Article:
A beginners guide to Digital Photography: Learn about the basics of photography from professional landscape and travel photographer, David Taylor.
You’ve just bought your first camera. Congratulations! You’re at the start of an exciting and creative journey as a photographer – a journey that can last a lifetime. However, those first steps can be a bewildering experience. Don’t worry. Every photographer has been through the same as you – even professionals like David had moments of sheer bafflement. David’s four lessons will guide you through the basic concepts and techniques you’ll need to understand in order to grow as a photographer.
The topics covered in David’s talks embrace exposing a photo and the effects of aperture, shutter speed and ISO on a photo. This includes an introduction to the idea of depth of field and how movement can be captured. Also covered is a guide to the different qualities of light and they can alter the emotional and aesthetic look of a photo. Lenses and why you’d choose one over another. And an introduction to the mysterious but rewarding art of composition.
From intimate portraits to wide-open landscapes, each lesson is carefully illustrated by a selection of David’s images that help to explain the concepts you’ll be learning about.
All you need for this course is camera and a willingness to learn and experiment with your photography.
What's in the course?
Weekly video tutorials that you can access whenever you want
Optional critiqued assignments so you can practice as you learn
Personal feedback from your tutor
Membership of MyClassroom – our virtual classrooms where you can meet your fellow students
Week One: Introduction to Exposure
Photography starts with light and a successful photo starts with determining the correct exposure. I believe that exposure is as much a part of the creative side of photography as composition. The first lecture covers the basics of exposure. Taking control of the exposure of a photo means thinking about three variables, aperture, shutter speed and ISO. During the lesson I talk about the difference between the three and why you’d choose to prioritise one over the other two. The lecture is illustrated with a variety of photos I’ve shot in different locations, in bad light and in good.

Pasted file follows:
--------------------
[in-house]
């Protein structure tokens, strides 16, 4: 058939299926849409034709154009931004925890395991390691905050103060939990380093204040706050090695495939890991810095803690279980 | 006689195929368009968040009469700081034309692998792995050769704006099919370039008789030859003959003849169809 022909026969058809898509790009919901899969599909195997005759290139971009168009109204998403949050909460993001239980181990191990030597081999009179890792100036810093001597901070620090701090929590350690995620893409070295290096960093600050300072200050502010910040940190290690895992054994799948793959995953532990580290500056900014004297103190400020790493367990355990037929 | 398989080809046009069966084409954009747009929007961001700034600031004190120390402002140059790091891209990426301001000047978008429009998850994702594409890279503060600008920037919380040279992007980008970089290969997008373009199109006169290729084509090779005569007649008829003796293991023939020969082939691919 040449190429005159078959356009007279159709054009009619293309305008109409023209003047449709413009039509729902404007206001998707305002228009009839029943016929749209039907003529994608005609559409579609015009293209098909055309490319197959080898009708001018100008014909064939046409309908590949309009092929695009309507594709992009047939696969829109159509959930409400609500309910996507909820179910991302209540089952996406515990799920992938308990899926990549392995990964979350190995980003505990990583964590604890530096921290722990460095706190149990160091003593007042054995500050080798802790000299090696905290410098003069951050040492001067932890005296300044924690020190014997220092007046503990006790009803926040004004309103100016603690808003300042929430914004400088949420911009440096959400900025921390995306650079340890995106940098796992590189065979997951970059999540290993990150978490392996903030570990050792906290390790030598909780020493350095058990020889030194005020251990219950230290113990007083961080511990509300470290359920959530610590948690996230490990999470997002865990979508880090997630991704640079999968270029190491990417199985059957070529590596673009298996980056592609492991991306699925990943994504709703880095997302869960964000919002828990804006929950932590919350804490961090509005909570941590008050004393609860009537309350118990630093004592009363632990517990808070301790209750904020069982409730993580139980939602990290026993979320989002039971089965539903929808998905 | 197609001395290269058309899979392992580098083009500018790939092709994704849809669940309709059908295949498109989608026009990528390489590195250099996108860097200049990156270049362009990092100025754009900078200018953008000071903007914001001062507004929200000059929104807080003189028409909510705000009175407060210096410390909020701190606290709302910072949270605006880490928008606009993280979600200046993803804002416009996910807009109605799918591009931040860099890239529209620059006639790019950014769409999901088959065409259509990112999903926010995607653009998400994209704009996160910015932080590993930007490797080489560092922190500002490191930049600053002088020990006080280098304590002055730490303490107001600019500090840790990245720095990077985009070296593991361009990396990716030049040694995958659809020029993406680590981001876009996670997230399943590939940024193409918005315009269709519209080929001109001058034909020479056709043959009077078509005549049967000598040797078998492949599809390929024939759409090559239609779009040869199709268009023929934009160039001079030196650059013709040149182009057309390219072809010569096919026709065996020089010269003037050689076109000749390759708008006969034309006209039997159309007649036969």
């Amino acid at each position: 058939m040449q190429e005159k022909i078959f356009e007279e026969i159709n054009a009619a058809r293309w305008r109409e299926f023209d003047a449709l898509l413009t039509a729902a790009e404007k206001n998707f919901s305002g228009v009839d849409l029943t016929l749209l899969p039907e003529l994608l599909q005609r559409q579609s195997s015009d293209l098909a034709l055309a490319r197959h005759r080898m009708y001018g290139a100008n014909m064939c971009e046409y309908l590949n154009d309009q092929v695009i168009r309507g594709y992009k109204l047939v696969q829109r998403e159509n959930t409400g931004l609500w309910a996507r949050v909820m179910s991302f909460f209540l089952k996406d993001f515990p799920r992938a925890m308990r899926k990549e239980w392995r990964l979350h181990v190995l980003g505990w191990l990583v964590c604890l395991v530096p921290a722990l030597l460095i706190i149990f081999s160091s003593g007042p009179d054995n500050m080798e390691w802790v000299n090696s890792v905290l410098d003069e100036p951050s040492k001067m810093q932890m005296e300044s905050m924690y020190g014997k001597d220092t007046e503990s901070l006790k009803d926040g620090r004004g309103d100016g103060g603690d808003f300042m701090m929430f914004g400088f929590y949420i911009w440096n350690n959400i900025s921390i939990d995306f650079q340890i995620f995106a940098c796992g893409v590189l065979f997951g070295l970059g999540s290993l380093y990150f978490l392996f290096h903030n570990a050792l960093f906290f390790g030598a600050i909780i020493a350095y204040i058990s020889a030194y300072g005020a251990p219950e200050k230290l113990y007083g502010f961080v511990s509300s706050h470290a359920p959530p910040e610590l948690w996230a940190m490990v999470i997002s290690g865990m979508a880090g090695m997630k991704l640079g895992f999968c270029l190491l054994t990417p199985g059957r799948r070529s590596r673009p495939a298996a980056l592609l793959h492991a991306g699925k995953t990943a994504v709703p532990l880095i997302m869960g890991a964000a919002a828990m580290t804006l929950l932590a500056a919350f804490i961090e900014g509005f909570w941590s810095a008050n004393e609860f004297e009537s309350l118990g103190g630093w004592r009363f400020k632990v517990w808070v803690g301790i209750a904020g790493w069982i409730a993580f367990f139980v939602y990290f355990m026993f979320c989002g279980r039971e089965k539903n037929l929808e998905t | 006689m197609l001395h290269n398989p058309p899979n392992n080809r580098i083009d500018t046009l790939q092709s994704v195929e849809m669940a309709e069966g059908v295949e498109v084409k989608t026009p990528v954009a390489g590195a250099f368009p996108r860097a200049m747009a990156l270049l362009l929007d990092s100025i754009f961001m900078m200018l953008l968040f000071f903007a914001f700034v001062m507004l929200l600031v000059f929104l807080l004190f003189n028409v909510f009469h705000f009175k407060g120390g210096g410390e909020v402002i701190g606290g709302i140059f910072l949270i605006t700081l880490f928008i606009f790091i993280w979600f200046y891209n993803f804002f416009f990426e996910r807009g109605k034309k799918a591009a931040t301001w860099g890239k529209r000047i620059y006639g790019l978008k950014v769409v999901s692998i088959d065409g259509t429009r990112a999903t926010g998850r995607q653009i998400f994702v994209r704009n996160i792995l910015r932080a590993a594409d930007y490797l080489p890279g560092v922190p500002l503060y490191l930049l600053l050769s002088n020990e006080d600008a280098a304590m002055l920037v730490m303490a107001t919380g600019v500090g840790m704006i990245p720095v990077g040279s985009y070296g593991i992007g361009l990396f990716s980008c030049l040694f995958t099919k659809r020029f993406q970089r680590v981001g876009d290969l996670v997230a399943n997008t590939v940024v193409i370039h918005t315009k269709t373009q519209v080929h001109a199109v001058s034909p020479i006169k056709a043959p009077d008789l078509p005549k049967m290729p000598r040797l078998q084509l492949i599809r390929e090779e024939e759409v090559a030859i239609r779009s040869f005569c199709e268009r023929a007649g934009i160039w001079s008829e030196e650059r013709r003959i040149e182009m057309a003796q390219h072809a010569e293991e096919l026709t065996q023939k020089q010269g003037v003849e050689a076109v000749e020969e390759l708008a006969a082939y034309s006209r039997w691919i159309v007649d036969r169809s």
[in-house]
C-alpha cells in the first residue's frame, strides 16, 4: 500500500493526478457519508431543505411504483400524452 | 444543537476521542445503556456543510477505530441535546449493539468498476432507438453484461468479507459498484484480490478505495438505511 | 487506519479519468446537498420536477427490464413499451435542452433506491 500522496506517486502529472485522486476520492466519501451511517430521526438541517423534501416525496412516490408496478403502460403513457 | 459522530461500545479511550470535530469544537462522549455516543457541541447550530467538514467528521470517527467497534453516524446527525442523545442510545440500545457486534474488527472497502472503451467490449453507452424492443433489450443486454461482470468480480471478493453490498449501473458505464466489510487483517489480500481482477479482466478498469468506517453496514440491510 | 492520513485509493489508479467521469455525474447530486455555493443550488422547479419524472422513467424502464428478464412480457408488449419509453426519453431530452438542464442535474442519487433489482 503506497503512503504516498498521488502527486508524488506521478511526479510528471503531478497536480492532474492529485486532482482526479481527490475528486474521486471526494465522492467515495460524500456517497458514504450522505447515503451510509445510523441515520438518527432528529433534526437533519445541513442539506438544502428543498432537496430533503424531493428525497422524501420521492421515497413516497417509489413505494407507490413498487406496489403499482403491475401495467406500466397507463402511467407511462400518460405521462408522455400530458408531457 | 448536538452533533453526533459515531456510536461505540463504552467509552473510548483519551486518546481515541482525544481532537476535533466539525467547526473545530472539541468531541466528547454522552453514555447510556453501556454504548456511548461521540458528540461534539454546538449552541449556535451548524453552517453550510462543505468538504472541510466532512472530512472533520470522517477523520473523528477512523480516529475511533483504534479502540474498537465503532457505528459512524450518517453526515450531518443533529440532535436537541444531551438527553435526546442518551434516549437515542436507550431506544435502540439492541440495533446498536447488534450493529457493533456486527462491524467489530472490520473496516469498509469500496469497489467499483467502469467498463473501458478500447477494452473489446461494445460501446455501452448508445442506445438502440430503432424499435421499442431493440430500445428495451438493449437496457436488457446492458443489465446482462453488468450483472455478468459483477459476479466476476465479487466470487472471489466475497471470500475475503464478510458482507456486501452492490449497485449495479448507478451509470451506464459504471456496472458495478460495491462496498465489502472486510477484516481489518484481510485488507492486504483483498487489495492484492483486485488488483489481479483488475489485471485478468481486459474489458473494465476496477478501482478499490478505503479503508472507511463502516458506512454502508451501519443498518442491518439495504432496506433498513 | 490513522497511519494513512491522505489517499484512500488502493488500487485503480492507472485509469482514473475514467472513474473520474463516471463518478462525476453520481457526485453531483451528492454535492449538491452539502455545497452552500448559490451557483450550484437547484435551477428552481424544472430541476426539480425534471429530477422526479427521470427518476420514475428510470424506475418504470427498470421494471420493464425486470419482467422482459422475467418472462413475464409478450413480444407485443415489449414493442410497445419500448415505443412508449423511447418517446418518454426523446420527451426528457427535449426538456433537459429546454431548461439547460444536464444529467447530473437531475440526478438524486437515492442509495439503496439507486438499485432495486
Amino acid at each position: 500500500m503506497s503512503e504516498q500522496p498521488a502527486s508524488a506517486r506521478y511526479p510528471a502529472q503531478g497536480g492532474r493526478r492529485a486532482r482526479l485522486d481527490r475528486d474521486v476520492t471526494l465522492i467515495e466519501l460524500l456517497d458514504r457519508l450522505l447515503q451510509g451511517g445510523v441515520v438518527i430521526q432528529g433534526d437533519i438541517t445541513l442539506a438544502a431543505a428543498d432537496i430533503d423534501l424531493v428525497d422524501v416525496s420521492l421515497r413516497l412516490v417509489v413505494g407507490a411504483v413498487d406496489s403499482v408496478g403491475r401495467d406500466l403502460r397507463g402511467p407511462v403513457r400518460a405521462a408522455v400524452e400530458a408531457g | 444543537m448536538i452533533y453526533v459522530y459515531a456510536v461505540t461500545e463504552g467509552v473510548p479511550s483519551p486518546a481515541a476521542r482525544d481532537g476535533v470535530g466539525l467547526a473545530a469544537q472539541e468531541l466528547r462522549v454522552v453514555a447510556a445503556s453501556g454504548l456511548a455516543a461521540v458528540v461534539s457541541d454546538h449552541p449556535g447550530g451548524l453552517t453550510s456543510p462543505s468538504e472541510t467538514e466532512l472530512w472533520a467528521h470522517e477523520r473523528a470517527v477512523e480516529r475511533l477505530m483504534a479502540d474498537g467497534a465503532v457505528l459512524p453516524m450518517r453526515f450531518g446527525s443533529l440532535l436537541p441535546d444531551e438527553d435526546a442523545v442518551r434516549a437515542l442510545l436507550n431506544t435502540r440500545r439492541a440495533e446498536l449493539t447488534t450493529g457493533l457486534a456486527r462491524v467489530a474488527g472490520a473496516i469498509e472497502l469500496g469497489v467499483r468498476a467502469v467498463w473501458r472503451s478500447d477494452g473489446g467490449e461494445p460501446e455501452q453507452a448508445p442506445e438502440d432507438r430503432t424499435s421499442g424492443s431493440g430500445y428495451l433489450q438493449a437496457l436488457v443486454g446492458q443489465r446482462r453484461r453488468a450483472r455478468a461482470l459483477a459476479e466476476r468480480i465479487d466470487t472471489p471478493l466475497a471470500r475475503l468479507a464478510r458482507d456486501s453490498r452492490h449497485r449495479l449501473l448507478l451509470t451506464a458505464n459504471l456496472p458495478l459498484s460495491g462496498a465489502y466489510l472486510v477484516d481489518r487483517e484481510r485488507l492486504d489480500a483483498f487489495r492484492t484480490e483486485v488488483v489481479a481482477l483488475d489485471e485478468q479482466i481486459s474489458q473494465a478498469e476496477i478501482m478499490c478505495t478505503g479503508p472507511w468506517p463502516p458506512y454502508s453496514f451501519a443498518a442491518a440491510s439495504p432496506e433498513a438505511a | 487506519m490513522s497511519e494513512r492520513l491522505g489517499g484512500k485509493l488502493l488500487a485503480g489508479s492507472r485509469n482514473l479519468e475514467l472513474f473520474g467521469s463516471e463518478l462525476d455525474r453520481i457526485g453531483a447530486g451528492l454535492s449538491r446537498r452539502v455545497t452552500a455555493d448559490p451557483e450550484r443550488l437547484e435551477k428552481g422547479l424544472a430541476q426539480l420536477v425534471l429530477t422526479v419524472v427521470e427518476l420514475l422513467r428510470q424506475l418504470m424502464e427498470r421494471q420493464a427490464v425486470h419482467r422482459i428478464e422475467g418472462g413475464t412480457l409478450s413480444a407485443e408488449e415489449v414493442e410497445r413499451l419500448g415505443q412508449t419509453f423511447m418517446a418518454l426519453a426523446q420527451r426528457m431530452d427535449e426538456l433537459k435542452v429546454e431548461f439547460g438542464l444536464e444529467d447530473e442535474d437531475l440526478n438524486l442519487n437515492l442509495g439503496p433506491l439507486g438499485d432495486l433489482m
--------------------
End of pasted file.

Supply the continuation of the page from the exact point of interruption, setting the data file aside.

Week Two: Understanding Camera Lenses
Light needs to be focused to create an image. This lesson is about the different types of lenses - primes and zooms, wide-angles and telephotos - that can be used to create a photo. The lesson contains information about focal length and the effect it has on the field of view of a photo. During the lesson I also talk about some of the common problems you may encounter when using a lens. The lesson is illustrated with photos I’ve shot using a variety of different lenses. As you view the photos I talk about why I chose to use a particular lens and the effect it had on the final photo.
Week Three: Light, Files Choice and Post-processing
Light has a wide variety of different qualities. It can hard or soft, warm or cool. This lesson covers the different types of light you’ll encounter as you shoot. The lesson also covers the choices you’ll need to make when you set up your camera to make a photo. This includes a section of the advantages of JPEG and RAW and why and when you need to think about sharpening, contrast and colour. I also talk about black and white photography and the fact that there’s more to the subject than just draining the colour from a photo. I use a wide variety of my own photos to illustrate these points.
Week Four: Understanding Composition
Composition is a large and mysterious subject and one which you never stop learning about. In this lesson I talk about some of the rules that determine good composition. Accompanying the talk are photos that I’ve shot that illustrate some of these rules. However, I believe that once you’ve learned the rules to be truly creative you need to know when to bend or even break them. The lesson also covers colour and the effect it can have on the emotional impact of a photo, the fact that there’s no reason not to crop a photo to improve and why the direction of light is important to a photo.
DSLR, Compact Camera or Interchangeable Lens Camera
A willingness to experiment
"I have found the composition course superb; far better even than I had hoped. I have read (or started to read) countless photography books over the years, but this course…